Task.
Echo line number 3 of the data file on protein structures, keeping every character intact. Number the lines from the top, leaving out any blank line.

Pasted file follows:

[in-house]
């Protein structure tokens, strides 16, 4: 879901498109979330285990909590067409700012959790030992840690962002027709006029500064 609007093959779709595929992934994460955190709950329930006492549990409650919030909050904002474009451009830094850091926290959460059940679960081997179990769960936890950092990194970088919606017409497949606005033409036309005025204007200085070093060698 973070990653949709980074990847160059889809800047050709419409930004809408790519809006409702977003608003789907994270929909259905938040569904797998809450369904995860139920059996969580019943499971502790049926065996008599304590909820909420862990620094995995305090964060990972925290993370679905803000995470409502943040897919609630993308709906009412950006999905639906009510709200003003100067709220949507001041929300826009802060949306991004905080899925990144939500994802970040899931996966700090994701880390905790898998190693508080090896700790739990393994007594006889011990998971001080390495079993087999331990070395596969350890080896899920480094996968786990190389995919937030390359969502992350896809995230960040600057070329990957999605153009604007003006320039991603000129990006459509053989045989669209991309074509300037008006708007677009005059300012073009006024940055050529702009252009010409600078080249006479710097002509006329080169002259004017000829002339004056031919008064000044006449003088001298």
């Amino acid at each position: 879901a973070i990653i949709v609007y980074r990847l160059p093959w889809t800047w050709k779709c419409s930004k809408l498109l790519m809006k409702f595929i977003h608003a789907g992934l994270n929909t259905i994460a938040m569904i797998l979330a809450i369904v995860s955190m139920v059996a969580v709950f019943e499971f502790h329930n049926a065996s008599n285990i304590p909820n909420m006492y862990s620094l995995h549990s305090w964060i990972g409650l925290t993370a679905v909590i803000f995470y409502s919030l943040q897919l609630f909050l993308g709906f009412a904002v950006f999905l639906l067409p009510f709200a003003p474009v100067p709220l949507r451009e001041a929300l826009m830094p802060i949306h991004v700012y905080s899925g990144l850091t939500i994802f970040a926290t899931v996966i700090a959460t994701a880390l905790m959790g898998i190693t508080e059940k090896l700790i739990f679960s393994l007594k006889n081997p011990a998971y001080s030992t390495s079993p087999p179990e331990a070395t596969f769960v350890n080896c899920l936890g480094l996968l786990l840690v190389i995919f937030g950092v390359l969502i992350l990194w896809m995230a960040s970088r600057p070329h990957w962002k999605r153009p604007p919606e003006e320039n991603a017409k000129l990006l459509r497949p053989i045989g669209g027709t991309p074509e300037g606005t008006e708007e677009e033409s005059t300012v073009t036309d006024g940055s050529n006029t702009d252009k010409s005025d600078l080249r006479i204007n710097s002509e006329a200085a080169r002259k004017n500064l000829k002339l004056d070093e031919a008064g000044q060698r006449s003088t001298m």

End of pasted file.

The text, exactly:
């Amino acid at each position: 879901a973070i990653i949709v609007y980074r990847l160059p093959w889809t800047w050709k779709c419409s930004k809408l498109l790519m809006k409702f595929i977003h608003a789907g992934l994270n929909t259905i994460a938040m569904i797998l979330a809450i369904v995860s955190m139920v059996a969580v709950f019943e499971f502790h329930n049926a065996s008599n285990i304590p909820n909420m006492y862990s620094l995995h549990s305090w964060i990972g409650l925290t993370a679905v909590i803000f995470y409502s919030l943040q897919l609630f909050l993308g709906f009412a904002v950006f999905l639906l067409p009510f709200a003003p474009v100067p709220l949507r451009e001041a929300l826009m830094p802060i949306h991004v700012y905080s899925g990144l850091t939500i994802f970040a926290t899931v996966i700090a959460t994701a880390l905790m959790g898998i190693t508080e059940k090896l700790i739990f679960s393994l007594k006889n081997p011990a998971y001080s030992t390495s079993p087999p179990e331990a070395t596969f769960v350890n080896c899920l936890g480094l996968l786990l840690v190389i995919f937030g950092v390359l969502i992350l990194w896809m995230a960040s970088r600057p070329h990957w962002k999605r153009p604007p919606e003006e320039n991603a017409k000129l990006l459509r497949p053989i045989g669209g027709t991309p074509e300037g606005t008006e708007e677009e033409s005059t300012v073009t036309d006024g940055s050529n006029t702009d252009k010409s005025d600078l080249r006479i204007n710097s002509e006329a200085a080169r002259k004017n500064l000829k002339l004056d070093e031919a008064g000044q060698r006449s003088t001298m």